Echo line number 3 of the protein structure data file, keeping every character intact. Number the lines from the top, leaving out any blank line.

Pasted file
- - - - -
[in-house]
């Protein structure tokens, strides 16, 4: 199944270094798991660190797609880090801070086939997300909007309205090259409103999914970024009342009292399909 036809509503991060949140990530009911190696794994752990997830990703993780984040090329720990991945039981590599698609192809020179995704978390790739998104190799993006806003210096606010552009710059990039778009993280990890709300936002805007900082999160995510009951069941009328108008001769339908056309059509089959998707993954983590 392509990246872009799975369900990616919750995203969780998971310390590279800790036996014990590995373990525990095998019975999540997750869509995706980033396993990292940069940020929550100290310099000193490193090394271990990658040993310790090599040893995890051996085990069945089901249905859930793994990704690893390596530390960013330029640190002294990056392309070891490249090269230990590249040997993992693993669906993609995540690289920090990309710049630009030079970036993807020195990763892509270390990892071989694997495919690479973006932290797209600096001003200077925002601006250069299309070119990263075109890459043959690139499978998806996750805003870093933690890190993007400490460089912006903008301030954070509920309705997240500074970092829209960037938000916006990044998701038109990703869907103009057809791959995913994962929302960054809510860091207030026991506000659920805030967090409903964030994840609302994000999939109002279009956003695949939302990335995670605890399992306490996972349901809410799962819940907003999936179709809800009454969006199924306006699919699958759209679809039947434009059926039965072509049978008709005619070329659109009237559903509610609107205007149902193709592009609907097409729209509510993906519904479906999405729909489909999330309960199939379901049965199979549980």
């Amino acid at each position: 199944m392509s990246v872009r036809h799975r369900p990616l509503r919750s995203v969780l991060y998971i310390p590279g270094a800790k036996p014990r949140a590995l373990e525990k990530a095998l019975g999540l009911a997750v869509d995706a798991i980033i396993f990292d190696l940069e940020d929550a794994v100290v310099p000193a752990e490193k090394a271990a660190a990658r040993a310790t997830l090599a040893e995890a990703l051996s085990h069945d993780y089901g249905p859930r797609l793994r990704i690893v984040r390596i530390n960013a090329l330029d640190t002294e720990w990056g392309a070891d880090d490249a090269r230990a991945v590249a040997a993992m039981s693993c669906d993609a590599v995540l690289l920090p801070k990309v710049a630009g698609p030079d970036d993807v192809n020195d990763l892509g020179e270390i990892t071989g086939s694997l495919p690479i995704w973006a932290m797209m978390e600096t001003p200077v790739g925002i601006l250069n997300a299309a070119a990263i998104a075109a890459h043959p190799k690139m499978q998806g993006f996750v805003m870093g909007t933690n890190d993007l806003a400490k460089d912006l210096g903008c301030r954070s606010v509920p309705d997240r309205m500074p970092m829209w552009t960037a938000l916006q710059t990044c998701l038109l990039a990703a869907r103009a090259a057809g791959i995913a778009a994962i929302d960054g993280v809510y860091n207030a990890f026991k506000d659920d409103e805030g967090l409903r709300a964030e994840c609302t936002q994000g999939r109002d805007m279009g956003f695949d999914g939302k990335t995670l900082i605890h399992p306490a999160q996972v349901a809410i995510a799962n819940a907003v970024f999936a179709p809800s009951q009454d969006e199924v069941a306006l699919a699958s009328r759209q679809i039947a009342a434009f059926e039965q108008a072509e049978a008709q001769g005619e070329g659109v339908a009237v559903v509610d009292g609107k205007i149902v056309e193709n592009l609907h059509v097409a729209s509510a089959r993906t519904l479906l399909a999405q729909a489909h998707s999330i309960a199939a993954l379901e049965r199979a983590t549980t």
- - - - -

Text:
């Amino acid at each position: 199944m392509s990246v872009r036809h799975r369900p990616l509503r919750s995203v969780l991060y998971i310390p590279g270094a800790k036996p014990r949140a590995l373990e525990k990530a095998l019975g999540l009911a997750v869509d995706a798991i980033i396993f990292d190696l940069e940020d929550a794994v100290v310099p000193a752990e490193k090394a271990a660190a990658r040993a310790t997830l090599a040893e995890a990703l051996s085990h069945d993780y089901g249905p859930r797609l793994r990704i690893v984040r390596i530390n960013a090329l330029d640190t002294e720990w990056g392309a070891d880090d490249a090269r230990a991945v590249a040997a993992m039981s693993c669906d993609a590599v995540l690289l920090p801070k990309v710049a630009g698609p030079d970036d993807v192809n020195d990763l892509g020179e270390i990892t071989g086939s694997l495919p690479i995704w973006a932290m797209m978390e600096t001003p200077v790739g925002i601006l250069n997300a299309a070119a990263i998104a075109a890459h043959p190799k690139m499978q998806g993006f996750v805003m870093g909007t933690n890190d993007l806003a400490k460089d912006l210096g903008c301030r954070s606010v509920p309705d997240r309205m500074p970092m829209w552009t960037a938000l916006q710059t990044c998701l038109l990039a990703a869907r103009a090259a057809g791959i995913a778009a994962i929302d960054g993280v809510y860091n207030a990890f026991k506000d659920d409103e805030g967090l409903r709300a964030e994840c609302t936002q994000g999939r109002d805007m279009g956003f695949d999914g939302k990335t995670l900082i605890h399992p306490a999160q996972v349901a809410i995510a799962n819940a907003v970024f999936a179709p809800s009951q009454d969006e199924v069941a306006l699919a699958s009328r759209q679809i039947a009342a434009f059926e039965q108008a072509e049978a008709q001769g005619e070329g659109v339908a009237v559903v509610d009292g609107k205007i149902v056309e193709n592009l609907h059509v097409a729209s509510a089959r993906t519904l479906l399909a999405q729909a489909h998707s999330i309960a199939a993954l379901e049965r199979a983590t549980t």